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Women from the Irish Defence Forces at McKee Barracks in Dublin. Alamy Stock Photo
women of honour

Micheál Martin to receive Women of Honour report today

A independent group has been reviewing allegations of bullying and harassment in the defence forces over the last year.

MICHEÁL MARTIN IS to receive the report from the Independent Review Group into allegations of bullying and harassment in the defence forces by the end of the day. 

Speaking in the Dáil today, the Minister of Defence said the judge chairing the review group has asked to present the report to him later this afternoon. 

The Women of Honour group said earlier this week that they have received no updates throughout the process and continue to await the report. 

It is understood the report, which is expected to be quite damaging, will not be published until the Attorney General’s office has reviewed it.

The Women of Honour group are a number of female Defence Forces members who acted as whistleblowers in regard to their own treatment of bullying and sexual harassment in their military lives. 

Their claims were detailed in a high-profile radio documentary in late 2021. 

Despite criticisms that it is over a year since the review group commenced its work, Martin said the delay has not been on his side. 

He said he is fully committed to ensuring that every member of the Defence Forces has the right to undertake their duties in a safe environment, underpinned by dignity and equality and by a culture of zero tolerance for any kind of bullying, discrimination, harassment or sexual abuse.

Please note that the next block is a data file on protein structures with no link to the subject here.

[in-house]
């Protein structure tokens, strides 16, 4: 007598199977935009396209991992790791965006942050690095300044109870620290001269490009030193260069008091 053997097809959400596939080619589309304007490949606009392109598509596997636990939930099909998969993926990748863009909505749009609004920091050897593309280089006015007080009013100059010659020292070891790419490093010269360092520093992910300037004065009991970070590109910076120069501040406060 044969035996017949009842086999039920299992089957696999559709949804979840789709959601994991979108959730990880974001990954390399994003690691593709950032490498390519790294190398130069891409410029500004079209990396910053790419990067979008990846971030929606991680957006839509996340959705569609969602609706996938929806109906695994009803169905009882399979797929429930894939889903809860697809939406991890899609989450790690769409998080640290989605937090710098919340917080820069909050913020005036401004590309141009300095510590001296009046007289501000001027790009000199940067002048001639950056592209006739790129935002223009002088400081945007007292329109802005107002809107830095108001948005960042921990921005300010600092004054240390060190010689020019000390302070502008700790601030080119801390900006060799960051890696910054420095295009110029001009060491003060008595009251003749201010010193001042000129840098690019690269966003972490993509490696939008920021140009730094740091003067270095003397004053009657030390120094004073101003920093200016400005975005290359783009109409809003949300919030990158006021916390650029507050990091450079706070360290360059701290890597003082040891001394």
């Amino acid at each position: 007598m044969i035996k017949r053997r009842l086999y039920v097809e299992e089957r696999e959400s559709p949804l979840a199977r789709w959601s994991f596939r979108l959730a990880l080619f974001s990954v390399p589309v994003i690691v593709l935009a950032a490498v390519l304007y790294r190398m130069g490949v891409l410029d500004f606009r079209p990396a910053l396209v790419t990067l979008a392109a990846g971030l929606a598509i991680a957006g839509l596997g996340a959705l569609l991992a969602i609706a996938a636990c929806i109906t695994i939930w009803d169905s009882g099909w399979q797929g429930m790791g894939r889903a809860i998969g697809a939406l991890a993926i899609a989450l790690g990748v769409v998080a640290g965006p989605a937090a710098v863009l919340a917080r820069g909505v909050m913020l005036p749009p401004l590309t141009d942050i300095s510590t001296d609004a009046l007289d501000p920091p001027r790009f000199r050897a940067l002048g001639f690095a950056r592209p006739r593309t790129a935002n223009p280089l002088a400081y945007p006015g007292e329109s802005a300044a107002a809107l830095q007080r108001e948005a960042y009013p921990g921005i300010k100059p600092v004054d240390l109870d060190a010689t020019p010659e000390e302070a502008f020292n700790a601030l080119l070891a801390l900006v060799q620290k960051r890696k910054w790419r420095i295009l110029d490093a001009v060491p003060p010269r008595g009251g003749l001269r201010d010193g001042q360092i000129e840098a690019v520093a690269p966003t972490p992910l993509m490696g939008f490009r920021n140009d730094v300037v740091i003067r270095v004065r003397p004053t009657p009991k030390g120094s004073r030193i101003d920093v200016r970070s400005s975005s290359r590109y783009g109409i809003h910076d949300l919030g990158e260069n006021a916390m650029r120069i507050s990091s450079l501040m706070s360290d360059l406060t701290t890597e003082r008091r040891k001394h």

‘Incredible courage’

 

“That is an absolute priority,” he said. He commended the men and women that have spoken out, stating that it he has been “very taken by the incredible courage they displayed in sharing their experiences of unacceptable behaviour in the Defence Forces”.

“From extensive engagements with serving and former members of the Defence Forces, it has also been very clear that there is a very critical and immediate need to address the prevailing work culture, including issues relating to the current systems, policies and procedures for dealing with such behaviour in the Defence Forces,” he told the Dáil today.

He said the judge-led independent review group established last year has been examining systems, policies and procedures for dealing with issues relating to bullying, discrimination, harassment, sexual harassment and sexual misconduct in the Defence Forces, as well as the prevailing workplace culture.

“The primary objective of all concerned at the outset, therefore, has been to acknowledge issues in the current workplace and to establish a course of action that would address that,” he said. 

Martin added that it is “imperative that the current workplace culture is fully aligned with the principles of dignity, equality, mutual respect, and duty of care for every member of the Defence Forces”.

“I am fully confident that this report will help us do that while also advising on historical matters,” he said.

Following the report being reviewed by the Attorney General, Martin will bring the report to the Government for its consideration and subsequent publication. 

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